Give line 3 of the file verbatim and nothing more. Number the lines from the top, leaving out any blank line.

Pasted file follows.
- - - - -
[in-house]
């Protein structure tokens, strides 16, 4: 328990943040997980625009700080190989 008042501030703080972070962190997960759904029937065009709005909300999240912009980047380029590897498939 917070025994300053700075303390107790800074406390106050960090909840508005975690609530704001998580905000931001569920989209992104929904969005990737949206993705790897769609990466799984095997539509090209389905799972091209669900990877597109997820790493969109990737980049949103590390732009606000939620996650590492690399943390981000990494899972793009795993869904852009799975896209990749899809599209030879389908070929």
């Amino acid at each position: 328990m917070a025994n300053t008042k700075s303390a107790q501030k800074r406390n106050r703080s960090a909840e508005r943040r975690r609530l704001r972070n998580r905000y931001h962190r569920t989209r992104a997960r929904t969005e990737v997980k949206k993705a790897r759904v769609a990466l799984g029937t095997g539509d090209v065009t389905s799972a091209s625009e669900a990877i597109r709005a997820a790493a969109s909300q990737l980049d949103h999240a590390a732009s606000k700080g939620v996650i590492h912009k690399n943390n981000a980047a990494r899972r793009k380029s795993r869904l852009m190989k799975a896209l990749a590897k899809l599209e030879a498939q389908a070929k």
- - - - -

């Amino acid at each position: 328990m917070a025994n300053t008042k700075s303390a107790q501030k800074r406390n106050r703080s960090a909840e508005r943040r975690r609530l704001r972070n998580r905000y931001h962190r569920t989209r992104a997960r929904t969005e990737v997980k949206k993705a790897r759904v769609a990466l799984g029937t095997g539509d090209v065009t389905s799972a091209s625009e669900a990877i597109r709005a997820a790493a969109s909300q990737l980049d949103h999240a590390a732009s606000k700080g939620v996650i590492h912009k690399n943390n981000a980047a990494r899972r793009k380029s795993r869904l852009m190989k799975a896209l990749a590897k899809l599209e030879a498939q389908a070929k």